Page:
I’d never read anything from Ahsahta Press before, but fate sent me a copy of Janaka Stucky’s The World Will Deny It For You, winner of the first Ahsahta Press Chapbook Award judged by Cathy Wagner, and now I know to lookout for their future titles. I’ve also now learned that Janaka Stucky is, beyond being the badass conductor of poetic mayhem behind Black Ocean, a damn fine poet himself, creating in The World Will Deny It For You a tightly wound collection of poems that use minimalistic style to create wide-open moments of great weight. And Stucky too, like all wonderful writers I meet, is willing to be interrogated about this new book, and kindly indulged us here.

MB: Talk to us a little about the final lead-up to your Ahsahta Press contest submission – how long was this manuscript in the drafting stages and what final editorial work did you do before submitting?

JS:  Well, I’m a little abashed to say that the manuscript as a whole was assembled in a matter of days. I don’t usually submit to contests with reading fees, and in fact this was the first one I did submit to in about 8 years. I found out about the contest at the last minute and although I didn’t know Cathy Wagner personally, I knew her work—and thought she might like mine. So the manuscript was assembled somewhat frantically over a 72-hour period while I was visiting with the poet, Adrianne Mathiowetz, in Minneapolis. She really helped give an objective eye toward decisions on inclusion, and helped me organize the work. Even an editor needs an editor, and I don’t know if I would have pulled this manuscript off without her help.

MB: Once The World Will Deny It For You was announced as the winner, was there still the usual editorial process with the press editors? How different is the published version from the original manuscript you submitted?

JS:  I’d say the versions are very similar. Janet Holmes, who is the lifeblood of Ahsahta, assembled some editorial suggestions—a sort of aggregate of ideas from herself, Cathy Wagner, and other editorial staff members. I pushed back on a few but also saw the wisdom in them. Ultimately, the difference is: a few line edits, one poem cut, and one poem moved to a different spot in the book.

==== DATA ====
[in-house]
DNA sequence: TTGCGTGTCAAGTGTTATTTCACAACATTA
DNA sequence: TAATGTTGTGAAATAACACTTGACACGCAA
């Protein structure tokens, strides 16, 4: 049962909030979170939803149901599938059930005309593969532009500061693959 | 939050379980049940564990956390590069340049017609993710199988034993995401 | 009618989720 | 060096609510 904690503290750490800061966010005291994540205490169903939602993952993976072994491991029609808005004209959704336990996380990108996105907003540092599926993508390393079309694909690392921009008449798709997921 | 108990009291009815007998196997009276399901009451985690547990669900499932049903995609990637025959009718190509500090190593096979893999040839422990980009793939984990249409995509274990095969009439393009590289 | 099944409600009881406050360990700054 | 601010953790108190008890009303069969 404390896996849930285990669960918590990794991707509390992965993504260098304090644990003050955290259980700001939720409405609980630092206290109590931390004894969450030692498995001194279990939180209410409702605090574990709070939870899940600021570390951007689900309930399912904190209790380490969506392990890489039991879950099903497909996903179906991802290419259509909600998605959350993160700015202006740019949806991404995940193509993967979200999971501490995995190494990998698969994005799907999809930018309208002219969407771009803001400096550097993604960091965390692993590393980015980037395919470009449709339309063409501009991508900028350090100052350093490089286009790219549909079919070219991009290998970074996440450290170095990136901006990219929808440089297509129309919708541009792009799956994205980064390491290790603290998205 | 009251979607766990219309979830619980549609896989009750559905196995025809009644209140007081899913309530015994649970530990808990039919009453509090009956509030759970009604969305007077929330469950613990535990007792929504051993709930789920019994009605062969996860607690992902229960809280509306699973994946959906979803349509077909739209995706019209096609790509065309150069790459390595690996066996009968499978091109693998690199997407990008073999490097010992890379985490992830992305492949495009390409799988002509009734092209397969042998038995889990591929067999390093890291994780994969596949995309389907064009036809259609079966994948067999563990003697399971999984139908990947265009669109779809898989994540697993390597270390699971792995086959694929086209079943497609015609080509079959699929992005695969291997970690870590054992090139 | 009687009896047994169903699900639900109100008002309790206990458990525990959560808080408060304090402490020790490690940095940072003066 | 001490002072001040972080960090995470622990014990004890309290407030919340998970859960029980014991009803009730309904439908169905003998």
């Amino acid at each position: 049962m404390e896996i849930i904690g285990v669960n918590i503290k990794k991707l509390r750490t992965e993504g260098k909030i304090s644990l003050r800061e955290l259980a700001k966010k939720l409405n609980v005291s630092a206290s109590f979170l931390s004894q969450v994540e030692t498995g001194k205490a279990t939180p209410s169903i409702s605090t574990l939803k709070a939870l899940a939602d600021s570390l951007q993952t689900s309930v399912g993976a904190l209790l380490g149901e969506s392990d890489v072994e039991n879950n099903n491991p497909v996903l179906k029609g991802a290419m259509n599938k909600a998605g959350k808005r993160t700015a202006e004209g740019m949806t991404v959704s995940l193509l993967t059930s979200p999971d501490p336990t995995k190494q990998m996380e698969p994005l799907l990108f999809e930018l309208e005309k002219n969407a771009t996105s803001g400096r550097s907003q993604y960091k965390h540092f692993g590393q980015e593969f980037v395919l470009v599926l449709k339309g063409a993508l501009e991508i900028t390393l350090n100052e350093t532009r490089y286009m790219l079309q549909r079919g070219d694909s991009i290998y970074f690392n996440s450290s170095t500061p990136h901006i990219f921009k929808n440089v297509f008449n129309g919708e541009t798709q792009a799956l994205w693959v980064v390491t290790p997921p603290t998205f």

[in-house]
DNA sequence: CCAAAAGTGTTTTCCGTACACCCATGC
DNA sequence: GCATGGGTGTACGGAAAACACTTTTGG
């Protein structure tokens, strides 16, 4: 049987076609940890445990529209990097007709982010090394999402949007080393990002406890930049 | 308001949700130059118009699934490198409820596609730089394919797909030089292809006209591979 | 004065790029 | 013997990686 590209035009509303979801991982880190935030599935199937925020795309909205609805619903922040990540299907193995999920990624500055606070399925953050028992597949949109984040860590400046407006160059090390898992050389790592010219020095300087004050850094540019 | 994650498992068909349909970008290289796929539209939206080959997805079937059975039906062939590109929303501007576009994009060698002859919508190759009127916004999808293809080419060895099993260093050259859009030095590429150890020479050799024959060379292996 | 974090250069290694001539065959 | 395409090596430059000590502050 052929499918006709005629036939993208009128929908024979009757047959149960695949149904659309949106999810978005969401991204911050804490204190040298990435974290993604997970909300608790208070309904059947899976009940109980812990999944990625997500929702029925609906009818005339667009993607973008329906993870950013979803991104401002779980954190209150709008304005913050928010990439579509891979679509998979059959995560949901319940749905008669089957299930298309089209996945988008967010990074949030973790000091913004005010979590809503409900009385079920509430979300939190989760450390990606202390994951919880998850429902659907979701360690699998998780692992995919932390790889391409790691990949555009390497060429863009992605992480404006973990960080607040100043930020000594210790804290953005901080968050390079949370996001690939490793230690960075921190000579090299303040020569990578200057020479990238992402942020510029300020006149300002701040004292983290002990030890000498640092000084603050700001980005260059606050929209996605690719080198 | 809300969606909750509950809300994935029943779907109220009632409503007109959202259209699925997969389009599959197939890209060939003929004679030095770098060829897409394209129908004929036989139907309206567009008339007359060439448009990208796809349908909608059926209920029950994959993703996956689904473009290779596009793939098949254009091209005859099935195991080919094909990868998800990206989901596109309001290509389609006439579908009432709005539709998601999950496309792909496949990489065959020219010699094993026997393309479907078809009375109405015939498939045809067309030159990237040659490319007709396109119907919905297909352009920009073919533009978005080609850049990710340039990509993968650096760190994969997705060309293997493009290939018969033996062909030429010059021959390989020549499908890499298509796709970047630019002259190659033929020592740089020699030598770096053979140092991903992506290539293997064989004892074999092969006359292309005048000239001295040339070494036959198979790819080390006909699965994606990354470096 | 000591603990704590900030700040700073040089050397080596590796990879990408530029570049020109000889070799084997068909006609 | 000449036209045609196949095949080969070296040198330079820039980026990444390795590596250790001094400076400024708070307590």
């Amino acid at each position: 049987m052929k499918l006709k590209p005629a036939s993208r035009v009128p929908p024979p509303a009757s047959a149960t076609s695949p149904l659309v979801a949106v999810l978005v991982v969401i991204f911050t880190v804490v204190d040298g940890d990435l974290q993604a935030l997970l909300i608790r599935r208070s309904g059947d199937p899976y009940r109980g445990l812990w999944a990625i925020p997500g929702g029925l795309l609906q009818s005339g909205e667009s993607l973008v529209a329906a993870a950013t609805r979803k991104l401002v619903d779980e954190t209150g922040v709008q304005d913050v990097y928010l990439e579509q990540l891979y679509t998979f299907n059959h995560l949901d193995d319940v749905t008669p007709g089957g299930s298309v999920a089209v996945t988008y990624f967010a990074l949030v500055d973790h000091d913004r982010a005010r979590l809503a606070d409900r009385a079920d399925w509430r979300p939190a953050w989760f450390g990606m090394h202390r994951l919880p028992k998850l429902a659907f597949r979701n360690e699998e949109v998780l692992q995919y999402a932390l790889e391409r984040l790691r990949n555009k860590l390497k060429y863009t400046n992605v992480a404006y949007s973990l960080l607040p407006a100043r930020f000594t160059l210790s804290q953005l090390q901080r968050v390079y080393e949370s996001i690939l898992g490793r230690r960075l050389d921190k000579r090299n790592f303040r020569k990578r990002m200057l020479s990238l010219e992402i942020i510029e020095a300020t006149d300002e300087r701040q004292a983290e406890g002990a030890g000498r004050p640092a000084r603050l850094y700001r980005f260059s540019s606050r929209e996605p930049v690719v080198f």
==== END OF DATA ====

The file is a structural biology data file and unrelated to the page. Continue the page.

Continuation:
MB: One of the key components of The World Will Deny It For You seems to be the building of contrast between light and dark, for example:

from ‘You Are Invisible. Go Visible.’:

Inside the mouth of the flower remains / The second eyelid / True darkness / Alien light / Resurrecting us

or the poem that follows it:

from ‘The Heart Will Be Destroyed to Give Place to the Light Which It Might Have Contained’:

Nothing cannot pass / Through me the mask / I wear is a pyramid of fire / Fierce geometry of light / A cloud and its shadow / The hesitation of a lightning bolt

Where does the sharp contrast between these two elements come from in your writing process, and what does it mean in your poetry (assuming that it carries some sort of philosophical weight)?

JS:  Well, I should begin by saying that I wasn’t even really aware of that theme until you mentioned it—but now it’s so obvious to me! So I can’t claim a conscious philosophical weight, but I know where it comes from now that I’m aware of it… First, I think it comes from the psychological place this manuscript was written in. It’s sort of a sequel to my 2009 chapbook, Your Name Is the Only Freedom, which was a very dark book that was written in a very dark period of my life. This new book is about recovering from that—not an annihilation of darkness, but a creation of light within that darkness, and the cohabitation of the two. Also, interestingly, I think this contrast comes from my writing process itself—which involves a kind of somatic ritual to induce the trance state in which these poems occur. I write at night, with all the lights off in the house except for two votive candles providing just enough light to see what I’m writing. There are other elements to the ritual, but perhaps this one particularly informs the contrast you mentioned.